Seeds collected just in case

A new project to collect and store various seeds will help future generations prevail.

The fate of human civilization might lie in a small group of islands north of Norway. Here an ambitious project has been launched to house a collection of seeds. A giant vault has been erected that will hold samples of seeds from agricultural crops worldwide to aid human populations if disaster strikes.

The Svalbard Global Seed Vault will lie deep inside a mountain where temperatures will be kept around zero degrees Fahrenheit to allow seeds to be preserved for thousands of years. The structure is now completed, and seeds will begin to arrive in February. Though it won’t be filled to capacity right away, the vault will be able to store 4.5 million seed samples.

With large support from the Norwegian government and the Gates Foundation, the Global Crop Diversity Trust is overseeing the project. After seed banks in Iraq and Afghanistan were looted, invaluable seeds from the birthplace of agriculture were lost, and the utility of a more secure and comprehensive seed bank became apparent.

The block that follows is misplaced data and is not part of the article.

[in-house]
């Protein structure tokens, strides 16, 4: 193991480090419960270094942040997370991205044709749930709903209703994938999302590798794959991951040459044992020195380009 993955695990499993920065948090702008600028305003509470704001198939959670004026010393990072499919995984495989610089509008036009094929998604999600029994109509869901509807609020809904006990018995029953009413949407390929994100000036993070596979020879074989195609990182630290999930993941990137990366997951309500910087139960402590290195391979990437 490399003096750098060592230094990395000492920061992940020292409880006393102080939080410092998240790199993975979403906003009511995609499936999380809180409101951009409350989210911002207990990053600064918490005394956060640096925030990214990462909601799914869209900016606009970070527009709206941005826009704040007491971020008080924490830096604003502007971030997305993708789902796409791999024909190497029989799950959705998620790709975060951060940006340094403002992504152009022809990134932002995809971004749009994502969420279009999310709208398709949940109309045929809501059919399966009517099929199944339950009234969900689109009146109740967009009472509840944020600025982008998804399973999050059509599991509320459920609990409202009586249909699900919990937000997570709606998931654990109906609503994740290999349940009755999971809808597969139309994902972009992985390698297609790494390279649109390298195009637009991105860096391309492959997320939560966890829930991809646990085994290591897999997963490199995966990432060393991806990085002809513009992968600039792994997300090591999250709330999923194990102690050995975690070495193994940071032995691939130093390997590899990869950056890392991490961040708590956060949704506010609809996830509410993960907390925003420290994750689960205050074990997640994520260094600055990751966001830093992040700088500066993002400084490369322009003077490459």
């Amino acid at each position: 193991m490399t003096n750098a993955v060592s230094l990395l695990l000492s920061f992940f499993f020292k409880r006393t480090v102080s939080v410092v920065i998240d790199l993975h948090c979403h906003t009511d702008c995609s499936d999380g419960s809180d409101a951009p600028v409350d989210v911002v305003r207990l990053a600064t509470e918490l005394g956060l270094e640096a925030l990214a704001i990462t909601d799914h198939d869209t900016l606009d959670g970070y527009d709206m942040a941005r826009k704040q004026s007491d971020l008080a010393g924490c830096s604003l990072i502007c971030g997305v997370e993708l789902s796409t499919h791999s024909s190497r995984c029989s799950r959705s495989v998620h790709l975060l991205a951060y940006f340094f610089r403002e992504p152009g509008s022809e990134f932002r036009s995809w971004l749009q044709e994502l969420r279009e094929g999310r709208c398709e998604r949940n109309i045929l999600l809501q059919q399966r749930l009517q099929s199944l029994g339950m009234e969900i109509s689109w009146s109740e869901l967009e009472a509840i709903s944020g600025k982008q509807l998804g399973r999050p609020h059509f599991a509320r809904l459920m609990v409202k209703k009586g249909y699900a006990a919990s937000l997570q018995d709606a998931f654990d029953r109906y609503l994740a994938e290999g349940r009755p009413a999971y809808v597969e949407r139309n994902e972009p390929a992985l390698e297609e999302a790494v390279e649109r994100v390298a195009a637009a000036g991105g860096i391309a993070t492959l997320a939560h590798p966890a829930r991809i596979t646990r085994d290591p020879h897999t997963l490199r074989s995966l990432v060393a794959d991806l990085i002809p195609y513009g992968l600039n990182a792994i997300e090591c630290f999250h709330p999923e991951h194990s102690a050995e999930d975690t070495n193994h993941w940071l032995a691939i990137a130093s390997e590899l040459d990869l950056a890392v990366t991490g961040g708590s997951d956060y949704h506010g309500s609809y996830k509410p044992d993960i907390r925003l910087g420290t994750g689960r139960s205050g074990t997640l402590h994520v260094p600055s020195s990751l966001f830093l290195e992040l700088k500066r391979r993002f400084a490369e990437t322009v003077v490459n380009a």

While this type of project might seem unnecessary and pessimistic, the founders were envisioning more practical uses. Rather than imagining the seed vault as a safeguard against meteors and other apocalyptic disasters, the vault is intended to provide backup seeds as our planet’s climate changes.

This is truly a worthy cause. As our climate changes, some agricultural staples might see significantly reduced yields, but a seed vault will allow for different varieties and strains to be kept. These slight variations might be able to thrive in the changing world.

With quickly advancing technology, it is easy for our species to assume that we can overcome anything that comes our way, but with a growing world population, it is imperative that we have crops that can grow efficiently and abundantly. While we certainly hope we never need to use this supply of seeds, this foresight could someday be a great benefit to humankind.